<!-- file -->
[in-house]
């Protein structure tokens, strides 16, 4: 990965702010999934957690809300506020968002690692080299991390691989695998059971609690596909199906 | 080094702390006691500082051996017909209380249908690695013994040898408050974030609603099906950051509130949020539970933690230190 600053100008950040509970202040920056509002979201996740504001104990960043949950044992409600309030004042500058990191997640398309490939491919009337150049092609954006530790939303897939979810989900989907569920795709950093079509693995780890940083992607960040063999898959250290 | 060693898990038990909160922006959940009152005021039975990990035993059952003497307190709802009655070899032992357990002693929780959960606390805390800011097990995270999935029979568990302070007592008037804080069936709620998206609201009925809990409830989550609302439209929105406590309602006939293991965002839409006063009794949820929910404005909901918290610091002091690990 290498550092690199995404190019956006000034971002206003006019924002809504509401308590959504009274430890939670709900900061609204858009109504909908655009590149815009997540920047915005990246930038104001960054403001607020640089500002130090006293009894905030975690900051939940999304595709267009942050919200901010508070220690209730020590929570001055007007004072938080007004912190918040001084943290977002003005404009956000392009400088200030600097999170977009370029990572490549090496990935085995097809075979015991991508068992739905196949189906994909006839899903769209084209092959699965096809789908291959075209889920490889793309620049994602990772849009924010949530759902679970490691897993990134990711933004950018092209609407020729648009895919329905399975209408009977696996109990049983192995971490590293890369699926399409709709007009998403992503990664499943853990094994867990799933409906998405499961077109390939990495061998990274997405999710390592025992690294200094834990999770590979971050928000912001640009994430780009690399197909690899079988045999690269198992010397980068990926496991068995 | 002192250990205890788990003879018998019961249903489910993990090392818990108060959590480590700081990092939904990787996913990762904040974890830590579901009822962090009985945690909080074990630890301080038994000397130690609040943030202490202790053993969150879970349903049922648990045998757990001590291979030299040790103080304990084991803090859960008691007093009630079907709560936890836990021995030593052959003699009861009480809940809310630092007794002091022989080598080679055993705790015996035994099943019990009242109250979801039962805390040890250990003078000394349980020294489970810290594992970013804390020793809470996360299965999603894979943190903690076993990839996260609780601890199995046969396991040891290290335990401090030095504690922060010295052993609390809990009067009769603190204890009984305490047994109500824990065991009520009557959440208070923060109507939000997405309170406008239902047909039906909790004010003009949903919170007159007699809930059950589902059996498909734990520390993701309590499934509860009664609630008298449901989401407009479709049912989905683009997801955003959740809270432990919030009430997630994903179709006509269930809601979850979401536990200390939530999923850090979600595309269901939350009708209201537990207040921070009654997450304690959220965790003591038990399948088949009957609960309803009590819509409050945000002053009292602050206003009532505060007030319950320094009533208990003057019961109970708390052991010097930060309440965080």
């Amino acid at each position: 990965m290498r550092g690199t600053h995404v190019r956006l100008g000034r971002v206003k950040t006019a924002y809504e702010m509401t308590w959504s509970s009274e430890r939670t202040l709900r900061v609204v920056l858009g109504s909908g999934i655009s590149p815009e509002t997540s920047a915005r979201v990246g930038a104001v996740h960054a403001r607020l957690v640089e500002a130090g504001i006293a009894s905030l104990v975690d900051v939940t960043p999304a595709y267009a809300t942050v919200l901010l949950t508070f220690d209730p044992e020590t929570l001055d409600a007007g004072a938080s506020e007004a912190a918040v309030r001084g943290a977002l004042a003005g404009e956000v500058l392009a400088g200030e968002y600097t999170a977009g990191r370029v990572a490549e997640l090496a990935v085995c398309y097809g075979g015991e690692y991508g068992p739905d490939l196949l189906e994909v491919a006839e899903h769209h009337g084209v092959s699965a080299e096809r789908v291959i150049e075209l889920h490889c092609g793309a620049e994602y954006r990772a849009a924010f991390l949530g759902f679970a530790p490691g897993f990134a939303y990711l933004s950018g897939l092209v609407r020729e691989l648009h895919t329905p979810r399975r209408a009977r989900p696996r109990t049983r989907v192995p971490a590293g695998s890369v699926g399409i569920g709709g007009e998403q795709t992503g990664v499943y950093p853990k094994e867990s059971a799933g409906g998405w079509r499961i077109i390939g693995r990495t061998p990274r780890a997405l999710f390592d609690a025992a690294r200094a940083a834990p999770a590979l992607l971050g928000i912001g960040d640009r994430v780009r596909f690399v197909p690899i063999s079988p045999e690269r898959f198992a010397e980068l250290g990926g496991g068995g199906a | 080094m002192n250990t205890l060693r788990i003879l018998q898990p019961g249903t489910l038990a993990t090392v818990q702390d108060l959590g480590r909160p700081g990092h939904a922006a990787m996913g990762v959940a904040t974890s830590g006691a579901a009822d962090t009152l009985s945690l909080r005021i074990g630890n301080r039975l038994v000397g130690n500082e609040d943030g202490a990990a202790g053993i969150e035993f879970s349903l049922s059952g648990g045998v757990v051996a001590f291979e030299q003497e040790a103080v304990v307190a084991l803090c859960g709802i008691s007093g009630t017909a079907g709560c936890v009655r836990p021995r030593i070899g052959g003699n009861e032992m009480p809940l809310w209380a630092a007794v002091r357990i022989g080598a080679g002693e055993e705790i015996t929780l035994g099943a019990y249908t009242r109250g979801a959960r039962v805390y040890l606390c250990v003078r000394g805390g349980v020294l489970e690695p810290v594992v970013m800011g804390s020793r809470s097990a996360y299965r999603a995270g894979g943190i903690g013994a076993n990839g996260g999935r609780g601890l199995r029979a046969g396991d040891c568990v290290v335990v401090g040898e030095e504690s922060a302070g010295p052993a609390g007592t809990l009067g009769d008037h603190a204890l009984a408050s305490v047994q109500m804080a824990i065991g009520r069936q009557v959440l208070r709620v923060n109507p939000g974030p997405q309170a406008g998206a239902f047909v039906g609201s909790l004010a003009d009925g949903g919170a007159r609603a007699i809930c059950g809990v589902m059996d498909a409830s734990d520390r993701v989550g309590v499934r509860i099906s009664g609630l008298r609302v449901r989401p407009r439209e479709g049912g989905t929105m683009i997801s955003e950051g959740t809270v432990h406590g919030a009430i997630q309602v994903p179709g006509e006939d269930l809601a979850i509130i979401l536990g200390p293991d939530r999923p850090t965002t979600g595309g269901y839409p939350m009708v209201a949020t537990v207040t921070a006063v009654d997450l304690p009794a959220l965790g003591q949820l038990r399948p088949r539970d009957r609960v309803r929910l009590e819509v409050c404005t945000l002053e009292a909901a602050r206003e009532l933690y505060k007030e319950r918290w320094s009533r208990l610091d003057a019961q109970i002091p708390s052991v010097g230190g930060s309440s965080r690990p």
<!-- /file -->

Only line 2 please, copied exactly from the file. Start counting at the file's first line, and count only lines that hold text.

């Protein structure tokens, strides 16, 4: 990965702010999934957690809300506020968002690692080299991390691989695998059971609690596909199906 | 080094702390006691500082051996017909209380249908690695013994040898408050974030609603099906950051509130949020539970933690230190 600053100008950040509970202040920056509002979201996740504001104990960043949950044992409600309030004042500058990191997640398309490939491919009337150049092609954006530790939303897939979810989900989907569920795709950093079509693995780890940083992607960040063999898959250290 | 060693898990038990909160922006959940009152005021039975990990035993059952003497307190709802009655070899032992357990002693929780959960606390805390800011097990995270999935029979568990302070007592008037804080069936709620998206609201009925809990409830989550609302439209929105406590309602006939293991965002839409006063009794949820929910404005909901918290610091002091690990 290498550092690199995404190019956006000034971002206003006019924002809504509401308590959504009274430890939670709900900061609204858009109504909908655009590149815009997540920047915005990246930038104001960054403001607020640089500002130090006293009894905030975690900051939940999304595709267009942050919200901010508070220690209730020590929570001055007007004072938080007004912190918040001084943290977002003005404009956000392009400088200030600097999170977009370029990572490549090496990935085995097809075979015991991508068992739905196949189906994909006839899903769209084209092959699965096809789908291959075209889920490889793309620049994602990772849009924010949530759902679970490691897993990134990711933004950018092209609407020729648009895919329905399975209408009977696996109990049983192995971490590293890369699926399409709709007009998403992503990664499943853990094994867990799933409906998405499961077109390939990495061998990274997405999710390592025992690294200094834990999770590979971050928000912001640009994430780009690399197909690899079988045999690269198992010397980068990926496991068995 | 002192250990205890788990003879018998019961249903489910993990090392818990108060959590480590700081990092939904990787996913990762904040974890830590579901009822962090009985945690909080074990630890301080038994000397130690609040943030202490202790053993969150879970349903049922648990045998757990001590291979030299040790103080304990084991803090859960008691007093009630079907709560936890836990021995030593052959003699009861009480809940809310630092007794002091022989080598080679055993705790015996035994099943019990009242109250979801039962805390040890250990003078000394349980020294489970810290594992970013804390020793809470996360299965999603894979943190903690076993990839996260609780601890199995046969396991040891290290335990401090030095504690922060010295052993609390809990009067009769603190204890009984305490047994109500824990065991009520009557959440208070923060109507939000997405309170406008239902047909039906909790004010003009949903919170007159007699809930059950589902059996498909734990520390993701309590499934509860009664609630008298449901989401407009479709049912989905683009997801955003959740809270432990919030009430997630994903179709006509269930809601979850979401536990200390939530999923850090979600595309269901939350009708209201537990207040921070009654997450304690959220965790003591038990399948088949009957609960309803009590819509409050945000002053009292602050206003009532505060007030319950320094009533208990003057019961109970708390052991010097930060309440965080």